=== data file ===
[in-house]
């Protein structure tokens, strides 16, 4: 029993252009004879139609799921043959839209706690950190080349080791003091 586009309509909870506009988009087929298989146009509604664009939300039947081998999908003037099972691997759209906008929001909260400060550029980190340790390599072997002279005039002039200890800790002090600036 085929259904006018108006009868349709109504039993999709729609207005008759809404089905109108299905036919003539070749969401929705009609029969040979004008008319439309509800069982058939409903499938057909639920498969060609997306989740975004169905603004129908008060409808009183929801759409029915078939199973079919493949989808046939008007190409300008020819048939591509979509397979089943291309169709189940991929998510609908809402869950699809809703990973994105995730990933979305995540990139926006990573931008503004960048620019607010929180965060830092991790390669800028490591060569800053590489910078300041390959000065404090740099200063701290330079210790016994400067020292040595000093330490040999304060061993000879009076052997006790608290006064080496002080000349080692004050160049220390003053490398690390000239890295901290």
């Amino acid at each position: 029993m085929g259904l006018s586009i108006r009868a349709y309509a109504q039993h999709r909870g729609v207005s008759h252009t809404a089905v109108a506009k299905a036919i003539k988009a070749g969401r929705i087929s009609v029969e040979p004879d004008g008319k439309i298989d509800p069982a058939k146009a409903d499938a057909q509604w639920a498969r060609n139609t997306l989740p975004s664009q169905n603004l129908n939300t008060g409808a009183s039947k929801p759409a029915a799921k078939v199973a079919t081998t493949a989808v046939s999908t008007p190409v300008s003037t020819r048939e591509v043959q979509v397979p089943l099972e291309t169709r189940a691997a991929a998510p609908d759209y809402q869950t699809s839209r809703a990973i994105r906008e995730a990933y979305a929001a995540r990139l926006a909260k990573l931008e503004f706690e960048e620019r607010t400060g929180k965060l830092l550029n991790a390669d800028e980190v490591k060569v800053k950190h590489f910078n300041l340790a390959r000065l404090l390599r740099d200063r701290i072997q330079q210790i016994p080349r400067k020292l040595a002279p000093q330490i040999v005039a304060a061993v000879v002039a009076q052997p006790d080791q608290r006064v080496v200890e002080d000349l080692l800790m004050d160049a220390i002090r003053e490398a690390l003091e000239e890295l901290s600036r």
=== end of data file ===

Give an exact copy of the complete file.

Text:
[in-house]
């Protein structure tokens, strides 16, 4: 029993252009004879139609799921043959839209706690950190080349080791003091 586009309509909870506009988009087929298989146009509604664009939300039947081998999908003037099972691997759209906008929001909260400060550029980190340790390599072997002279005039002039200890800790002090600036 085929259904006018108006009868349709109504039993999709729609207005008759809404089905109108299905036919003539070749969401929705009609029969040979004008008319439309509800069982058939409903499938057909639920498969060609997306989740975004169905603004129908008060409808009183929801759409029915078939199973079919493949989808046939008007190409300008020819048939591509979509397979089943291309169709189940991929998510609908809402869950699809809703990973994105995730990933979305995540990139926006990573931008503004960048620019607010929180965060830092991790390669800028490591060569800053590489910078300041390959000065404090740099200063701290330079210790016994400067020292040595000093330490040999304060061993000879009076052997006790608290006064080496002080000349080692004050160049220390003053490398690390000239890295901290």
């Amino acid at each position: 029993m085929g259904l006018s586009i108006r009868a349709y309509a109504q039993h999709r909870g729609v207005s008759h252009t809404a089905v109108a506009k299905a036919i003539k988009a070749g969401r929705i087929s009609v029969e040979p004879d004008g008319k439309i298989d509800p069982a058939k146009a409903d499938a057909q509604w639920a498969r060609n139609t997306l989740p975004s664009q169905n603004l129908n939300t008060g409808a009183s039947k929801p759409a029915a799921k078939v199973a079919t081998t493949a989808v046939s999908t008007p190409v300008s003037t020819r048939e591509v043959q979509v397979p089943l099972e291309t169709r189940a691997a991929a998510p609908d759209y809402q869950t699809s839209r809703a990973i994105r906008e995730a990933y979305a929001a995540r990139l926006a909260k990573l931008e503004f706690e960048e620019r607010t400060g929180k965060l830092l550029n991790a390669d800028e980190v490591k060569v800053k950190h590489f910078n300041l340790a390959r000065l404090l390599r740099d200063r701290i072997q330079q210790i016994p080349r400067k020292l040595a002279p000093q330490i040999v005039a304060a061993v000879v002039a009076q052997p006790d080791q608290r006064v080496v200890e002080d000349l080692l800790m004050d160049a220390i002090r003053e490398a690390l003091e000239e890295l901290s600036r």